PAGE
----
More on Textbooks

Update: 8/26/08 – I received a follow up email to further clarify what they’d told me and you can see those updates highlighted in the bullet points below. It ends up that this will be discussed at tonight’s Board of Ed meeting.

Last week I wrote about learning that in some of my son’s middle school classes they don’t have textbooks for everyone, rather they have textbooks in the classroom, "classroom sets", and if students need to access them for homework they can do so online.  As I wrote in my post this troubled me, so I emailed the powers that be in the school system and heard back from them late last week.  Before I go on I’d like to say that they replied during what has to be a very busy time for them, it being the week before school starts and all.  They told me they’re going to dig into the details and send them to me, but in the meantime they gave me the rough version:

  • Not enough funding from the state for textbooks for everyone
  • They chipped in local funds but it still wasn’t enough
  • They had to choose between using old textbooks for everyone or buying new textbooks, using classroom sets augmented by online access for some –Update 8/26/08– I received a follow up email that corrected this (I reported correctly, it was a miscommunication on their end): "we apparently still have the option to return to last year’s textbooks and use them one more year."
  • Textbook purchasing is system wide so this isn’t peculiar to Meadowlark
  • Some middle school classes have classroom sets, and then arrangements with the publishers to access the text online — Update 8/26/08 — I received a follow up email that corrected this (I reported correctly, it was a miscommunication on their end): "we have a CD of the book for every book that we purchased, but a sales rep told our folks that the on-line version could be purchased for a fairly small fee."
  • Students are able to check books out overnight if they need to
  • Those students without at-home internet can use any of the over 40 Winston Net stations located in libraries, rec centers and churches throughout Forsyth County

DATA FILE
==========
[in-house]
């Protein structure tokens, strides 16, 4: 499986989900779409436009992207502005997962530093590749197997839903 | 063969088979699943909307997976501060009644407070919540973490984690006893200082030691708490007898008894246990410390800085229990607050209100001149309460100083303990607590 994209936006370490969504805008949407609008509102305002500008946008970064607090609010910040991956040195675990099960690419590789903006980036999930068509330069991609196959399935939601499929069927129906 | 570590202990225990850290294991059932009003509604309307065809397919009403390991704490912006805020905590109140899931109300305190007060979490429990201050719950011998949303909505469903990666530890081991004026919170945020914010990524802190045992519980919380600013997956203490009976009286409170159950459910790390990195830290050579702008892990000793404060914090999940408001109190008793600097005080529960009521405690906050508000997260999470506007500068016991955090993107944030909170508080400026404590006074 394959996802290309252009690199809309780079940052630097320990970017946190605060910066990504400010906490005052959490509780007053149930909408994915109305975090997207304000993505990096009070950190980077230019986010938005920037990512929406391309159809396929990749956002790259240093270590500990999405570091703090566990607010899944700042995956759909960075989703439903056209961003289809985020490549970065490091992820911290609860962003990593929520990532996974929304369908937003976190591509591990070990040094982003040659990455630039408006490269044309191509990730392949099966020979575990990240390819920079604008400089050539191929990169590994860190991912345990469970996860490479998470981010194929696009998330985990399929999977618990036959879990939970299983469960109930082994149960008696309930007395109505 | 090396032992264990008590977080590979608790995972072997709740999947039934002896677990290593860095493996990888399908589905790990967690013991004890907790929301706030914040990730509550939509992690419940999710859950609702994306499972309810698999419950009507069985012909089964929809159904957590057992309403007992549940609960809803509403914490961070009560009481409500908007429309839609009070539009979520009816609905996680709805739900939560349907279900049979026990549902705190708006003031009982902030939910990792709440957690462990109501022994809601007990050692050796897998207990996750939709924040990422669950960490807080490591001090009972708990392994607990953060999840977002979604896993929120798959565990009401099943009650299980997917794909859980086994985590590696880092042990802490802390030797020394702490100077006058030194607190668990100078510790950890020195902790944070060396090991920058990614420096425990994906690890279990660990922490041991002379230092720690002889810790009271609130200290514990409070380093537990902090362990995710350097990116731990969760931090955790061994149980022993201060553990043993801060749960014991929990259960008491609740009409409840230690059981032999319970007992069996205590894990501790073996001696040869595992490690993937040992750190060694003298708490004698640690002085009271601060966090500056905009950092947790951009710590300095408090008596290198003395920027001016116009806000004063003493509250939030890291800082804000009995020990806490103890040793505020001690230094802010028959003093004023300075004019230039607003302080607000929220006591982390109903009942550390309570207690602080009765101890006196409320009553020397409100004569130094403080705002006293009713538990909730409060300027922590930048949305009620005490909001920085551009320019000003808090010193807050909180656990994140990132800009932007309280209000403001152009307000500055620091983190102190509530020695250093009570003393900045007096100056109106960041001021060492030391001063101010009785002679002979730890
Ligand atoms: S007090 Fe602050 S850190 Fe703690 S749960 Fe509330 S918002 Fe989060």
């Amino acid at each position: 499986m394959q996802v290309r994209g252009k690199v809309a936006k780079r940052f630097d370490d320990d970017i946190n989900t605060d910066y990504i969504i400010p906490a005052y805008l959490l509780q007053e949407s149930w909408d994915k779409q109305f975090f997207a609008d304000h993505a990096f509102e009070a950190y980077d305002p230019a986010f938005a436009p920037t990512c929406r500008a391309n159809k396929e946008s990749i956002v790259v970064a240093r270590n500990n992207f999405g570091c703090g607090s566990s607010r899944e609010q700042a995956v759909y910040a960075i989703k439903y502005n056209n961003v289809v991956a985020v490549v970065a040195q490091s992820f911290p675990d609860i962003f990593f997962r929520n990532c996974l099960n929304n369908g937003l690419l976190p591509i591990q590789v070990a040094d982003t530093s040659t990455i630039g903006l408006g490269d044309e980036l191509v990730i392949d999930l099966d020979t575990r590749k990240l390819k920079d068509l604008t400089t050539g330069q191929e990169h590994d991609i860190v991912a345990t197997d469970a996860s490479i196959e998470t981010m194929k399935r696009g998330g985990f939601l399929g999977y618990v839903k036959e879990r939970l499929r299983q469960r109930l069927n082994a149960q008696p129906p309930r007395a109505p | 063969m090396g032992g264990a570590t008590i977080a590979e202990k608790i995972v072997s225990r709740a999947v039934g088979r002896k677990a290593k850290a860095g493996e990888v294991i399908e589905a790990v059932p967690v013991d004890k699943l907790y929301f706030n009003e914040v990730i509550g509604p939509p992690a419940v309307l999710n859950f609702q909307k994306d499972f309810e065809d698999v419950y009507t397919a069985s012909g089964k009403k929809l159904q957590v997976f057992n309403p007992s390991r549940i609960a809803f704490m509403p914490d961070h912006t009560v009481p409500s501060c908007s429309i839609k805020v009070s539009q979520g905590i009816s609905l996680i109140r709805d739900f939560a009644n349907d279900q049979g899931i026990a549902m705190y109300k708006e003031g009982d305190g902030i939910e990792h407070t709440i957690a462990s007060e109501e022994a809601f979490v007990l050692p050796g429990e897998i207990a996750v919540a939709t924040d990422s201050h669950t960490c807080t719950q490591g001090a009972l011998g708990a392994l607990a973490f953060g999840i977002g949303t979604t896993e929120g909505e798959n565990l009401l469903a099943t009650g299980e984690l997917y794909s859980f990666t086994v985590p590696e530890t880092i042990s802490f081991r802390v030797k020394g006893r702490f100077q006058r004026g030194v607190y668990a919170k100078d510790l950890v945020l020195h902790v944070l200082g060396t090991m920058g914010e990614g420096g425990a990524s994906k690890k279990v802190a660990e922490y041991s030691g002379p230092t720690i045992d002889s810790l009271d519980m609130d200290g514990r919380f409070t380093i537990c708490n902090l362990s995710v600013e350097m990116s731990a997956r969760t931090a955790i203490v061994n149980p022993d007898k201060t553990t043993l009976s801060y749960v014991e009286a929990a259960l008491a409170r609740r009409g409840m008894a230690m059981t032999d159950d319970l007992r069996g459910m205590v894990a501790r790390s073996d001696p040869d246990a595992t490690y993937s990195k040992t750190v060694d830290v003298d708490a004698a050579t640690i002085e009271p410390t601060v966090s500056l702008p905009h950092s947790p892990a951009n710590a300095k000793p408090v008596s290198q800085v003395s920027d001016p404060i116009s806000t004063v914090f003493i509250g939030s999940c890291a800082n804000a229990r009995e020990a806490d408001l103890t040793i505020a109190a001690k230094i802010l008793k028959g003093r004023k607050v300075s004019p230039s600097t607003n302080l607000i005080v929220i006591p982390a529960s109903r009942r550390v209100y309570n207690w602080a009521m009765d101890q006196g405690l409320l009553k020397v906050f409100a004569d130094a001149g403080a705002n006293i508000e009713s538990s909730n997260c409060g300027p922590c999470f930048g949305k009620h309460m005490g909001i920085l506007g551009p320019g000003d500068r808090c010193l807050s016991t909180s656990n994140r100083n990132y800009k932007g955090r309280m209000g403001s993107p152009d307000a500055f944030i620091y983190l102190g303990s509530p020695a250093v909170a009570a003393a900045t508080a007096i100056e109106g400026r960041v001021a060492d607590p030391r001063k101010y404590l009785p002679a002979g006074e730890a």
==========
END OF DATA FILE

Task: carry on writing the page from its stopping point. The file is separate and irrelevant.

They also said that they will review this policy at the end of the school year and if it caused problems they’ll determine what changes need to be made.

Like I said this is just the rough version and I’ll wait and see what the specifics turn out to be, but I’d say that in general it’s a good explanation. Those who don’t like this particular prioritization might want to speak up at future board of education meetings. I’ll let you know as soon as I get the details.

3 thoughts on “More on Textbooks

  1. jacquelyn kiszewski

    Mr. Lowder: What is the title of the middle school social science textbook that is being shared?
    School Officials Suggest Buying More Online Versions of Books – Internet Access May Replace the Purchase of Texts (North Carolina)
    August 27, 2008
    The Winston-Salem Journal reports, “Winston-Salem/Forsyth County school officials told the school board last night that buying more online subscriptions for social-studies textbooks might be a necessary next step. While evaluating a tight budget earlier this year, school officials decided to buy classroom sets of social-studies books for sixth-and seventh-graders, instead of buying books for each student to take home. After realizing that every book in the classroom set doesn’t come with access to an online version, school officials suggested that buying an additional 82 online subscriptions, at a cost of about $5,000. The additional subscriptions would be bought so more students can access the online textbooks outside of school. Superintendent Don Martin said that every student has access to the books during the school day and can access online versions of books and other learning tools online if they have Internet access at home. Students can also go to the more than 40 WinstonNet labs in local libraries and other locations to access the information,” he said. “It’s kind of an experiment to see how that works. We will actually evaluate that at the end of the year. If it works well, we won’t buy textbooks next year.”
    Source: Winston-Salem Journal
    Thank you.

  2. Jon Lowder

    Hi Jacquelyn. Thanks for the comment. To answer your question, I can tell you that my son’s online access is to a text called North Carolina Journeys published by Gibbs Smith. It’s a series covering 4th through 8th grades. Since he is in 7th grade my son’s text is A Journey Through Africa, Asia and the Pacific Realm. During the meeting that the Journal article is referencing they didn’t mention the actual title of the text, but there was a handout so it should appear in the minutes of the board meeting when they’re posted online.
    Also, I think the article might have gotten the dollar amount wrong because when I watched the meeting last night I could have sworn they said $9,000 in additional spending, but I haven’t had a chance to go back and check it again.

  3. Stephanie Wise

    I recently had to take my daughter out of public school due to her dyslexia. This was her first year back in public school after being in a special school for students with reading related differences for the past 3 years. My daughter started experiencing health problems related to stress, and I was advised by her doctor to homeschool her for the remainder of the year.
    I am trying desperately to find textbooks to purchase like the ones she had in public school. She was in 7th grade. Do you have any suggestions? I have been able to find some text books on eBay for her grade level, but I want to make sure I am giving her the best education possible. I am a certified teacher with a Master’s degree. At present, I am home on short term disability, which has allowed me to homeschool her the reminder of this year. Any suggestions would be greatly appreciated.


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